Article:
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There are two things we think of when we hear the word “supercomputer.” The first is the failed 1970s NBC show Supercomputer (now available on DVD from Shinehart Wigs). The other is a massive room full of HAL9000-like scary boxes just two MIPS away from declaring thermal nuclear war on humanity.
So, what was Gateway thinking when it decided to call its FX6831 a Gaming Super-computer? This is, after all, just a simple desktop housing a single 2.8GHz Core i7-860. Surely, that’s not the stuff of supercomputing, is it? OK, we know that in January, Fabrice Bellard used a single Core i7 to smash a record set by, umm, a supercomputer for calculating pi. Still, Gateway’s gone way over the line, right?
Perhaps. The specs certainly aren’t extraordinary. Besides the Core i7-860, this Gaming Supercomputer packs an ATI Radeon HD 5850, a 1.5TB hard drive, and a DVD burner and Blu-ray combo drive, all running on a motherboard using Intel’s new H57 chipset.
We know many enthusiast users think OEM boxes are boring, but as we saw with Alienware’s Aurora ALX (reviewed in February 2010), large OEMs are quite capable of turning out innovative cases. Gateway’s Gaming Supercomputer is another such example: It features a hidden compartment up top for holding an external USB drive, with nearby access to two USB ports. Brilliant.
The most eye-catching spec of the Gaming Supercomputer is the amount of main memory it packs: 16GB of DDR3/1333. That’s the most RAM we’ve ever seen in a production machine. Unfortunately, that kind of excess has limited utility. To be fair, you can probably say the same of a machine with three graphics cards or a four-drive SSD RAID. Still, if we had our druthers, we’d probably sacrifice 8GB of that RAM to buy a sweet SSD.
The Supercomputer had the honor of being the first machine christened with our latest benchmark suite.
For a midrange system, the Gaming Supercomputer does well, but it lagged behind our updated zero-point system. Our overclocked zero-point has a 25 percent clock advantage, and for the most part, it turned in scores about 23 to 24 percent faster.
The Supercomputer had the most difficult time trying to catch our zero-point in gaming. That’s no shocker, though; the Gateway packs an ATI Radeon HD 5850, which is currently the reigning champ of the $300 videocard world. Our zero-point, however, runs an ATI Radeon HD 5970, which is currently the best graphics card. Period. However, it’s a $700 videocard. Since few things today can be scored independently of price, consider that our zero-point rig totals about $2,300, which puts it in the category of high-end gaming machines. At $1,700, the Gaming Supercomputer is a solid midrange rig.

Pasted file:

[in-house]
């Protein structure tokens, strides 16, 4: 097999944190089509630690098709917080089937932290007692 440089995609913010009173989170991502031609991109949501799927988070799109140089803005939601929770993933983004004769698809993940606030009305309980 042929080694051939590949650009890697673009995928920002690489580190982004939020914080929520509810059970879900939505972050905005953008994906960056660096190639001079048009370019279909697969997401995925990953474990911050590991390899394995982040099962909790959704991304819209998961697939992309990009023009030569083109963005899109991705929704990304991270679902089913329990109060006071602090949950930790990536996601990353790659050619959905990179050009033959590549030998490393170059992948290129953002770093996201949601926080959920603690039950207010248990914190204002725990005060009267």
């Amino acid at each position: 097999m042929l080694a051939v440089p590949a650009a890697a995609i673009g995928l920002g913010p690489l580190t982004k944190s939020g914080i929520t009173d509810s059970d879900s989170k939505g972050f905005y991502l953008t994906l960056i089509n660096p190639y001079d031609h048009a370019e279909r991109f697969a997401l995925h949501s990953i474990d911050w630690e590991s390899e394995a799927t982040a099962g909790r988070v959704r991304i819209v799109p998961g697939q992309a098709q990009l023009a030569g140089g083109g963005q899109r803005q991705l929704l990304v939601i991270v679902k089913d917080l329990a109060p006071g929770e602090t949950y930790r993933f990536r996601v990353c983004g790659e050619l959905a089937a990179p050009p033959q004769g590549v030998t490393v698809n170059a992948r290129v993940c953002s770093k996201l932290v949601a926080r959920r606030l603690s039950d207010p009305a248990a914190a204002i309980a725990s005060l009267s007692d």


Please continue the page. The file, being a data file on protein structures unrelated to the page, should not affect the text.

That doesn’t mean we don’t have our complaints. As we said, we’d forego the shock value of 16GB of RAM for an SSD or an upgrade to a 5970. So Gaming Supercomputer? Probably not. But then again, where’s the allure in Nicely Balanced and Affordable Gaming Computer?
Editor's note: The spec chart in this review was updated after the initial posting to correct a typo (3/9/10).
16GB of RAM! Super quiet; fair performance; reasonably priced.
16GB of RAM? A fatter GPU would make it much more super.
|Zero Point ||Gateway Gaming Supercomputer |
|Vegas Pro 9 (sec) ||3,049 ||4,017 (-24%) |
|Lightroom 2.6 (sec) ||356 ||444 (-20%) |
|ProShow 4 (sec) ||1,112||1,436 (-23%) |
|Reference 1.6 (sec) ||2,113 ||2,747 (-23%) |
|S.T.A.L.K.E.R. (fps)||42 ||21.2 (-50%) |
|Far Cry 2 (fps) ||114.4 ||61.1 (-47%) |
Our current desktop test bed consists of a quad-core 2.66GHz Core i7-920 overclocked to 3.5GHz, 6GB of Corsair DDR3/1333 overclocked to 1750MHz, on a Gigabyte X58 motherboard, with an ATI Radeon HD 5970 graphics card, and a 160GB Intel X25-M SSD, running 64-bit Windows 7 Ultimate.
|Processor||Intel 2.80GHz Core i7-860 |
|Mobo ||Custom H57 |
|RAM||16GB DDR3/1333 in dual-channel mode |
|Videocard ||ATI Radeon HD 5850 |
|Soundcard ||Onboard Realtek|
|Storage ||Seagate Barracuda 7200.11 1.5TB hard drive |
|Optical ||Lite-On DH6E2S Blu-ray combo drive; Lite-On DH16AASH DVD burner |
|Case/PSU ||Proprietary case / FSP 750-watt PSU |